The research is likely to add weight to BPAS' ongoing "Back Off" campaign for protest-free "buffer zones" outside UK abortion clinics and, of course, the response is split down obvious lines. Abigail Fitzgibbon, BPAS head of advocacy and campaigns, says: "This ground-breaking report provides evidence from women themselves that they feel intimidated and harassed by anti-abortion activists outside abortion clinics."

Abort67 spokesman Andy Stephenson, meanwhile, dismisses the study as "a propaganda campaign to support BPAS' war on science and free speech", adding: "BPAS want buffer zones because the truth [about abortion] is bad for their business. We will carry on what we are doing because we are pro-child and pro-woman. The women who thank us for changing their minds when they see the reality of abortion, and the women who ask us where we were when they went to the clinics, are reason enough for me that our presence is justified."

Read More: Meet the Terrorists in the War on Women

From their research so far, Lowe and Hayes certainly aren't convinced. "Abort67 are not providing 'the truth of abortion' – they use pictures of fetuses that are clearly very late in pregnancy and are trying to represent them as the majority of abortions. They also say abortion causes breast cancer, which it doesn't, and that it causes mental health issues, which is a lie," Lowe says.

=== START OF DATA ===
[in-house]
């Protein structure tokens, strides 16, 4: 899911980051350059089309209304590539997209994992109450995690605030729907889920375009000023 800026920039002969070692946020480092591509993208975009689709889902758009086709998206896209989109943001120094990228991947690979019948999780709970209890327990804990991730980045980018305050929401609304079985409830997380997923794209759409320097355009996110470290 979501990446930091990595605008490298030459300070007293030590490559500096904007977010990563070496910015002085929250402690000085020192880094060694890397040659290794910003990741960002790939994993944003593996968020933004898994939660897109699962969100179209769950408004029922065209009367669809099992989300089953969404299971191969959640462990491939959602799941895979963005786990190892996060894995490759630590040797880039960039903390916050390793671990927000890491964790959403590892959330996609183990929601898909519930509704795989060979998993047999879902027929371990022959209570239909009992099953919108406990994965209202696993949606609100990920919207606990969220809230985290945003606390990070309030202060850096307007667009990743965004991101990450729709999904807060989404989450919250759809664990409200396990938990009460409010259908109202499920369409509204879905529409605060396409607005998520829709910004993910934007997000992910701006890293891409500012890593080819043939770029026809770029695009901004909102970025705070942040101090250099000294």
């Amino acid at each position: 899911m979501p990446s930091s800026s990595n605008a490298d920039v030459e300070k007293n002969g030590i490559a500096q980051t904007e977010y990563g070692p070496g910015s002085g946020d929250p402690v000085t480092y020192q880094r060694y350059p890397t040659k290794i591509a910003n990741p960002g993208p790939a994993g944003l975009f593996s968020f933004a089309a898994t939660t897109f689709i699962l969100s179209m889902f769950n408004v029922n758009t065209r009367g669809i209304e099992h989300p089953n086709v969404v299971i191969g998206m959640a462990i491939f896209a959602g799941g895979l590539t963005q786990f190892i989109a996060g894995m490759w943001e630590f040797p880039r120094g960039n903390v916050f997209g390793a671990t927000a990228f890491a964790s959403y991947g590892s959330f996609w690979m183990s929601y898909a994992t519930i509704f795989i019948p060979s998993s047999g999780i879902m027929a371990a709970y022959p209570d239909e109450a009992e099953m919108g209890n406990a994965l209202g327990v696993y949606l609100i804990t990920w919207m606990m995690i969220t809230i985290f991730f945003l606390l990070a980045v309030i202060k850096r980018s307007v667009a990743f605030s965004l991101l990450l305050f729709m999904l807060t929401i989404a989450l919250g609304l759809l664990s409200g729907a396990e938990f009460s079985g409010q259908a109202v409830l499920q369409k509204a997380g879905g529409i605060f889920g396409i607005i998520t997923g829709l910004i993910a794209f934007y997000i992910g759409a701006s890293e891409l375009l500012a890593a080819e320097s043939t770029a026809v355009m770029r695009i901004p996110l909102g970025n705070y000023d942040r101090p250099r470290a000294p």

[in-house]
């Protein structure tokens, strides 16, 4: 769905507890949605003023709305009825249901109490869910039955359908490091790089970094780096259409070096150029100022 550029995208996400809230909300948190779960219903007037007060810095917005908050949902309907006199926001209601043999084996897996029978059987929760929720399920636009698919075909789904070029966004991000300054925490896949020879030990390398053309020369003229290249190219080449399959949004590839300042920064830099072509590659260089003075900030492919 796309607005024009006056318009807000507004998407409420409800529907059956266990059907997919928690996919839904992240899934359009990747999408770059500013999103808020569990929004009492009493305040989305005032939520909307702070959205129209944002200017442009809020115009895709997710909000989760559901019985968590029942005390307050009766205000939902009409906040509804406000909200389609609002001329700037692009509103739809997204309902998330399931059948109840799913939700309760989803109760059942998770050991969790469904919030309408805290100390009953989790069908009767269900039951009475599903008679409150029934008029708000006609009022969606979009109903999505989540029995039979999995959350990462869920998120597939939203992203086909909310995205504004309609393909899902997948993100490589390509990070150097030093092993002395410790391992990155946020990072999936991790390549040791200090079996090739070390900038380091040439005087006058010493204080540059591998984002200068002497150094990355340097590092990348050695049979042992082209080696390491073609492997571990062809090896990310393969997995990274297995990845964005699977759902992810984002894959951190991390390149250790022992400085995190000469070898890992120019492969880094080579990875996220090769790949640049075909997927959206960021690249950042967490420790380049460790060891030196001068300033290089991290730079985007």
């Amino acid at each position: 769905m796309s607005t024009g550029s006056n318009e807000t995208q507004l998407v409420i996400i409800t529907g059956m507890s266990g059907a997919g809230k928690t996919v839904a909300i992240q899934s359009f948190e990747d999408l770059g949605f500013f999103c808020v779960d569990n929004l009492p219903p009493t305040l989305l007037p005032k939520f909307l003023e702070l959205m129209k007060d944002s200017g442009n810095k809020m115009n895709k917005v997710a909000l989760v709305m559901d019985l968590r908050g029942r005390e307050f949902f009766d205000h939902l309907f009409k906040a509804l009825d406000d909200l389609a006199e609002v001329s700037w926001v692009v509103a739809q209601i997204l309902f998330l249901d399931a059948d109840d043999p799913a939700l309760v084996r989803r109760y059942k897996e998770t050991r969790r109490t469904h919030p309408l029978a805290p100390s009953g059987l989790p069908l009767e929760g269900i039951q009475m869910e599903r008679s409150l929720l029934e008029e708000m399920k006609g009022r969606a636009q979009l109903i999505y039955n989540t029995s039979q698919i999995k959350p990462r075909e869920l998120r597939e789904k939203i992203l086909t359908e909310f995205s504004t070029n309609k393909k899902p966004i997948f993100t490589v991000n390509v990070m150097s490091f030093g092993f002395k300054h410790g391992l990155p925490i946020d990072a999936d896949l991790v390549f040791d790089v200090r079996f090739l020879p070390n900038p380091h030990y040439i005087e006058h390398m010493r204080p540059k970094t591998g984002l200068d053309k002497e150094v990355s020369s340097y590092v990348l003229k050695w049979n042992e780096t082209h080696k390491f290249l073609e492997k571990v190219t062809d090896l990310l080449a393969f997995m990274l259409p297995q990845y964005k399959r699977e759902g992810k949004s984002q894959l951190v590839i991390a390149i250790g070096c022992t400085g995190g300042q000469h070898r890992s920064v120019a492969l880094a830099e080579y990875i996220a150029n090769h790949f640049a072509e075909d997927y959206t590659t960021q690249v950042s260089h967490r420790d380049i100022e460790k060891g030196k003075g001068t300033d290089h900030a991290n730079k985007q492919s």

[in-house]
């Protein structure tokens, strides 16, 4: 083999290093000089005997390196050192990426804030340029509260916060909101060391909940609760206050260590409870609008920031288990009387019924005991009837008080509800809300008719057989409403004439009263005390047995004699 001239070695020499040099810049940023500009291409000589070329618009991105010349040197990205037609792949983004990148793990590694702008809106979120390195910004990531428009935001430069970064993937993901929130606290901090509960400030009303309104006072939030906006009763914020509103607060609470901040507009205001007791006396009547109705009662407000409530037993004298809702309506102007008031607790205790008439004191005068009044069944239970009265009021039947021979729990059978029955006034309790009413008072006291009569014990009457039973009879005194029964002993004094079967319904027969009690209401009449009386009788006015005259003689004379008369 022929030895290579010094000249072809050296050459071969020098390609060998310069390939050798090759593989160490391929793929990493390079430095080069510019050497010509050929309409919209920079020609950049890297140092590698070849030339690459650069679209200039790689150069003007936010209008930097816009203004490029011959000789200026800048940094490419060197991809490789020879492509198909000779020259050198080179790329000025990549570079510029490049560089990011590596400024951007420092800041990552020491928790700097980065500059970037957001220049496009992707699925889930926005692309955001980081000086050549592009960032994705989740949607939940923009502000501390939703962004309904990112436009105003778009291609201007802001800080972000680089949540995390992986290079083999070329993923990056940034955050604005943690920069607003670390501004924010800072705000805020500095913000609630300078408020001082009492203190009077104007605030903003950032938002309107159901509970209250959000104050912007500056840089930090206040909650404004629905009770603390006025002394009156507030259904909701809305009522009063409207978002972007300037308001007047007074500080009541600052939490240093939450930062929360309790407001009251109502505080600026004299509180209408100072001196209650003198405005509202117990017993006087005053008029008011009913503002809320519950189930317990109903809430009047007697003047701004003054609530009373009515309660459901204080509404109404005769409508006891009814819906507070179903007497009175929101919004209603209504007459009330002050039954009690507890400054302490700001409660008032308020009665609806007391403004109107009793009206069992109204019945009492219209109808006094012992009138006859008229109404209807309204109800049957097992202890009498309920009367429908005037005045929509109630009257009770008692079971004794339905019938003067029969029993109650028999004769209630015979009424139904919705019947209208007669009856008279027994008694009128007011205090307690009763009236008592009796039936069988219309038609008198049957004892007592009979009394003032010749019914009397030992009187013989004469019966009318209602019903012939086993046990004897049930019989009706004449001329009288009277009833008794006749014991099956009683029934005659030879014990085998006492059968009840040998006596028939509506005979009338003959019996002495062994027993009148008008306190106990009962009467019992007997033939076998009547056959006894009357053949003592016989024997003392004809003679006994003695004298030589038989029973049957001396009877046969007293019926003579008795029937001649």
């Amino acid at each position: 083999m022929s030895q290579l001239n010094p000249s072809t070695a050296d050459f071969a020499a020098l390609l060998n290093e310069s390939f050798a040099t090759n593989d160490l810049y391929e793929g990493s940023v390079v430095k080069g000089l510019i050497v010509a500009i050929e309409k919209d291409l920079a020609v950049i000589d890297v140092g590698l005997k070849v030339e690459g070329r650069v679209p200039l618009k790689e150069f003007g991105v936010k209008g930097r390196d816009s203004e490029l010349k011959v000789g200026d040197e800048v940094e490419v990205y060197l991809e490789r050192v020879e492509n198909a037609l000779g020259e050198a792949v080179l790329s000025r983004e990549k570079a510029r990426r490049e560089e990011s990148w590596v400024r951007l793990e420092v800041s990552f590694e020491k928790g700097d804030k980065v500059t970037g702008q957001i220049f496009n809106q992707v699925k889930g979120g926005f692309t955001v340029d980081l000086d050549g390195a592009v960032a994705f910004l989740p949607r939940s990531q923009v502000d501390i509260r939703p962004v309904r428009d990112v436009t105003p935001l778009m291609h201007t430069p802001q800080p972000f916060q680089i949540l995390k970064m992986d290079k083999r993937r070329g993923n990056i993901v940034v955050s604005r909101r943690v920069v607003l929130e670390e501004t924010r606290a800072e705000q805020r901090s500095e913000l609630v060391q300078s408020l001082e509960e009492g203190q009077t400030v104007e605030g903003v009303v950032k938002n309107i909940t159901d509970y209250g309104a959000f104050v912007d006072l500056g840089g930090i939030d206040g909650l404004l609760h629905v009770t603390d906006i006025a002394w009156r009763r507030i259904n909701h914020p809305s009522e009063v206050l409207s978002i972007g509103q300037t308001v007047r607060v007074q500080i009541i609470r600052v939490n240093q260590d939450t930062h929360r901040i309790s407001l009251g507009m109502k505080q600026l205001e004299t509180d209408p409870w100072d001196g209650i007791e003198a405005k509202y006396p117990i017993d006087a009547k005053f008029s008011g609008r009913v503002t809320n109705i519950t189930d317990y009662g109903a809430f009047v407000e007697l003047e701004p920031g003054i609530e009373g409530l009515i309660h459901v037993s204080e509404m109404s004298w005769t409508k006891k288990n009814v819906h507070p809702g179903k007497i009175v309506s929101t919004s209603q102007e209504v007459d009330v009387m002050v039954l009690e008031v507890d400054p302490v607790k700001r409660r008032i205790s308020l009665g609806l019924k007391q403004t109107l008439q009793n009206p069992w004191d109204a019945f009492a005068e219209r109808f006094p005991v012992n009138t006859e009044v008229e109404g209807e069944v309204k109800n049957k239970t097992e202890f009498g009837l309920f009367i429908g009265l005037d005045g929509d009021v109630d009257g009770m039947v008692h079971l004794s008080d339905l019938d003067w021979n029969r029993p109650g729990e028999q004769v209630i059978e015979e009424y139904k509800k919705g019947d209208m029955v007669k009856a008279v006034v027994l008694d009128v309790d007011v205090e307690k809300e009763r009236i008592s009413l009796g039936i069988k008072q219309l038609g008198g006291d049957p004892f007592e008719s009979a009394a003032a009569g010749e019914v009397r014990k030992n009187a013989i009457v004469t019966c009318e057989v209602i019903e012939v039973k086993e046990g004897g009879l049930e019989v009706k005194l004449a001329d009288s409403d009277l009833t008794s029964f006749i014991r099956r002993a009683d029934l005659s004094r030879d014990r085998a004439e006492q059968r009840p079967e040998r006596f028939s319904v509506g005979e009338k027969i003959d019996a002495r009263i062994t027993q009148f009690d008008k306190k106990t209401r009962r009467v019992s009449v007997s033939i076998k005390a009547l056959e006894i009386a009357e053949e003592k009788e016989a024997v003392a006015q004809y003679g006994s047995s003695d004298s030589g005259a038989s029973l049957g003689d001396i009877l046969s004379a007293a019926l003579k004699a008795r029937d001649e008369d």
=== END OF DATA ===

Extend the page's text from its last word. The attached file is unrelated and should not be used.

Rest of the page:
Women also have plenty of opportunity to access information and make up their own minds, Hayes adds. "It's quite laborious and time-consuming to have an abortion in Britain because the 1967 Abortion Act says two health professionals have to authorize it, and the second pill [in a medical abortion] has to be administered in a healthcare situation," he says. "So actually, there are plenty of different points in the process at which women can get information, can get proper counseling, and can take stock of what they're doing."

Or, as Fitzgibbon adds rather more frankly: "Women are perfectly capable of seeking out the support they want – in these cases, women have self-evidently not sought support from anti-abortion activists yet have had it forced on them anyway."

More from VICE

The Latest